CAMDEN, NEW JERSEY
CRAMER HILL LITTLE LEAGUE
Cramer Hill has a long and glorious baseball tradition. At least one home-grown player has gone from "the Hill" to the major leagues, and several others have played professional ball at various levels in the minor leagues. What has made Cramer Hill baseball so special over the past 100+ years is that even with the changes that have occurred within the city as a whole, community support for the game has never flagged. After a LONG struggle and several setbacks... promises made by city government were a long time in being made good on, ground was broken in November of 2008 for a new clubhouse.
Camden Courier-Post - November 18, 2008
Ground is broken on Cramer Hill Little League clubhouse
By LAVINIA DeCASTRO
The Cramer Hill Little League will finally have a place to display its trophies.
City officials, members of the community, parents, coaches and players gathered Tuesday at Von Neida Park on 29th and Tyler streets for a ground-breaking ceremony for the league's much-anticipated clubhouse.
"This is awesome," said 11-year-old Julian Perez.
"It's a great thing," added his cousin, 12-year-old Donovan Santana. "I can't believe it's finally happening."
The 1,525-square-foot building will include a storage area, a meeting room, a concession stand and bathrooms, said project engineer Anthony LaRosa of CMX Engineering.
"I have three sons who play Little League, so I understand the importance of a project like this," LaRosa said.
The building, which is expected to cost $425,000, should be completed in May, city officials said.
"This is really an historic moment, not only for our children here in Cramer Hill, but in all of East Camden," said Council President Angel Fuentes, one of the league's founders.
"This has been long overdue."
For more than a decade, city officials have promised to build a clubhouse for the 400-player league.
It took a trip to the White House -- a league T-ball team was selected to play against a Puerto Rican team on the South Lawn in June -- to turn a dream into reality.
City Council finally approved the project last month, thanks to a $25,000 county grant which covered the difference between what the city budgeted and the lowest construction bid.
"We will finally have a place to call home," League President William "Pete" Perez said.
Without a clubhouse, coaches and parents have to take turns caring for and storing the league's equipment.
"My dad kept all the trophies," said Julian, who has played since age 4.
"We have to worry about who has the equipment," added Donovan.
"If the coach doesn't come, we don't have the equipment and we have to forfeit the game."
League officials hope this is the first of many renovations needed at the fields, which lack lighting and need safety upgrades.
"It's definitely a monumental day," said Councilman Frank Moran, who played on those same fields as a boy. "This is just the beginning."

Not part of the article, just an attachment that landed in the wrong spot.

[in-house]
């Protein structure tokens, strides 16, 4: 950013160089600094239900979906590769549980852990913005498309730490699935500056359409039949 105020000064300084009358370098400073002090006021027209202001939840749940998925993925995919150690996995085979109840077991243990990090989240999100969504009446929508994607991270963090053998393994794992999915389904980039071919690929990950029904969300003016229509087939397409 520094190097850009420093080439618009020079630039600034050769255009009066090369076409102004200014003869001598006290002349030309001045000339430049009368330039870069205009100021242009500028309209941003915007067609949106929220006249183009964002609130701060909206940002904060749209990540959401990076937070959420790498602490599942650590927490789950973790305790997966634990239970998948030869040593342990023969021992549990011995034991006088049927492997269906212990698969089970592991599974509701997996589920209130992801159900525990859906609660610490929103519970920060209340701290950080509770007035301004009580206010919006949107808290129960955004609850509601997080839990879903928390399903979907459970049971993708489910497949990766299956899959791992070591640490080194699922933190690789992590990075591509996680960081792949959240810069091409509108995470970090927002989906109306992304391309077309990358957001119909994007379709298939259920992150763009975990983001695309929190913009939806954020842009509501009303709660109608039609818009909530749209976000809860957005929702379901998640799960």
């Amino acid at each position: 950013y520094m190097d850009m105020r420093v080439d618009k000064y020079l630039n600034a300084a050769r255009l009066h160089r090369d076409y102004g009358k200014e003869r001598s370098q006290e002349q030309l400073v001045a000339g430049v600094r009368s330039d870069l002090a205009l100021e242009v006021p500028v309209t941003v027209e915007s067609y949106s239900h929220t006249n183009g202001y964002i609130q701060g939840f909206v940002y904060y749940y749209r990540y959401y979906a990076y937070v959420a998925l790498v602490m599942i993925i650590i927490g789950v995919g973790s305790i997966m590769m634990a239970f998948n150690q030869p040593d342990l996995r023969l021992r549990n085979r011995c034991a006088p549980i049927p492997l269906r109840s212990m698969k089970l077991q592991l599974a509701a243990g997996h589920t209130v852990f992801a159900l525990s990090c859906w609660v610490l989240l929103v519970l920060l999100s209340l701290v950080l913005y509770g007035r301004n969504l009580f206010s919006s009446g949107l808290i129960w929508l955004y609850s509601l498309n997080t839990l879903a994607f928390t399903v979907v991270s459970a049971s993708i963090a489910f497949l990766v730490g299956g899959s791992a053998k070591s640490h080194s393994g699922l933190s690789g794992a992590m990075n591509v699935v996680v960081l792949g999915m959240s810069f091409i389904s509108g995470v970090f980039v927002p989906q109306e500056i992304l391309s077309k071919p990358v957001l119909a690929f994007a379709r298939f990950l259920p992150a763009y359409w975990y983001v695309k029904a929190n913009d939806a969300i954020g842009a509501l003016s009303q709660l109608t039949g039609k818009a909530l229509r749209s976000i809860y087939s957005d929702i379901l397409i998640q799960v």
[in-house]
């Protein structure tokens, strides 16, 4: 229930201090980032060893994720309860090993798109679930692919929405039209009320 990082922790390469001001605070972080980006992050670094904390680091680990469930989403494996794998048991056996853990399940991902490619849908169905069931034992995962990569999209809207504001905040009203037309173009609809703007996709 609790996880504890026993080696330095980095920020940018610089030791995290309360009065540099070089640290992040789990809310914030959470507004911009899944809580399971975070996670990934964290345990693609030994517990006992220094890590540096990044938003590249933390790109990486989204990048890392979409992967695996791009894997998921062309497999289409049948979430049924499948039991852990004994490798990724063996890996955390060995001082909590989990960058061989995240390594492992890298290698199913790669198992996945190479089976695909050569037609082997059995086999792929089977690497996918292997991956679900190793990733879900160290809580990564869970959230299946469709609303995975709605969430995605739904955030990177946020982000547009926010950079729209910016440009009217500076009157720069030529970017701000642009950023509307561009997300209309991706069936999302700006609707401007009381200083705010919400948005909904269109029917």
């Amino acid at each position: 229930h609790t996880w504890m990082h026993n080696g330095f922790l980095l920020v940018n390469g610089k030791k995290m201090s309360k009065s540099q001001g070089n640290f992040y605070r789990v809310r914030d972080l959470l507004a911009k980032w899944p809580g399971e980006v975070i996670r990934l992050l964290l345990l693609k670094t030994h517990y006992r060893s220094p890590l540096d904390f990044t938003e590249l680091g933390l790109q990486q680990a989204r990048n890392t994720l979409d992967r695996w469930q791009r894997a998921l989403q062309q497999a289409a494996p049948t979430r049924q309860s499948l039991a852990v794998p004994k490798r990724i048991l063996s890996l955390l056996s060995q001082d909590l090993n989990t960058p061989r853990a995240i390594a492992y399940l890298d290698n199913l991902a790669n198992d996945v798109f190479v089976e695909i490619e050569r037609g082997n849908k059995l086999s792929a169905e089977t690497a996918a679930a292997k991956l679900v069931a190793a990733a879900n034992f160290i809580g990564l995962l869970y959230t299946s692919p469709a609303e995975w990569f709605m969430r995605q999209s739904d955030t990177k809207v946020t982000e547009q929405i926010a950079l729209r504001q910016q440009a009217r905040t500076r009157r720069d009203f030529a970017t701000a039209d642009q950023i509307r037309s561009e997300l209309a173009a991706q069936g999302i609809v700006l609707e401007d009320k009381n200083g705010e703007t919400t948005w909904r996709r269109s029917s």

"Today we take the first step toward what I hope will be many steps toward our field of dreams," Perez said."
Camden Courier-Post - February 22, 2007
Cramer Hill Little League feels frustrated over facilities
By MATT KATZ
To community leaders, the Cramer Hill Little League represents what's right with Camden: A group of volunteers scraping together funds and equipment to keep 250 kids on the baseball diamond and off the streets.
But for these same leaders, the league also represents what's wrong with Camden: The short shrift and empty promises routinely given to the neighborhood of Cramer Hill.
"Truthfully, I'm tired," said Pete Perez, the president of the league who has asked officials for resources at countless meetings. "The biggest league in the city doesn't have nothing."
Perez is upset that the league is weeks away from another baseball season on fields without lights, bathrooms, concession stand or a place to store equipment.
But the city says that this time, it will deliver on its promises. By opening day in April, $15,000 will be spent on light poles at Von Neida Park. And by fall, there will be a building.
About $250,000 has been earmarked from the capital budget to construct a "unique" clubhouse with storage rooms, changing areas, bathrooms and a concession stand at the park at 29th and Tyler streets, said Ed Williams, deputy director of planning for the city.
A community block grant is secured to pay for the rest, he said. The total project will cost between $350,000 and $400,000, and an architectural firm has already been paid $19,000 to draw up plans.
"The Cramer Hill Little League has waited a long time for a building of their own," Williams said. "They've been really striving forward with their baseball program and have a lot of parental involvement. And they're at the point now that they deserve a building to call their own."
But after waiting 12 of the league's 16 years for a clubhouse, league volunteers are skeptical.
"I'm just tired of all the stories that they've been feeding us month after month, week after week," said Luis Neco, league vice president. "They sit there and tell us things like they have the money, they have the blueprints, they have people to work on the place. But nothing ever gets done."
Neco wants a clubhouse for registration, equipment storage, trophy display and hot dog sales. He wants a field that is up to standards set by the surrounding suburban communities, so tournament games can actually be played at home.
And he envisions proceeds from a future concession stand funding the league to make it free for all players.
"We're on the brink of being bankrupt every year," he said. "My dream is to have baseball actually be free."
February 22, 2007
Pete Perez, president of the Cramer Hill Little League, looks over one of the league's fields. He says the organization needs a clubhouse and better facilities.
interested in donating to the Cramer Hill Little League or sponsoring a
team can contact the league directly:
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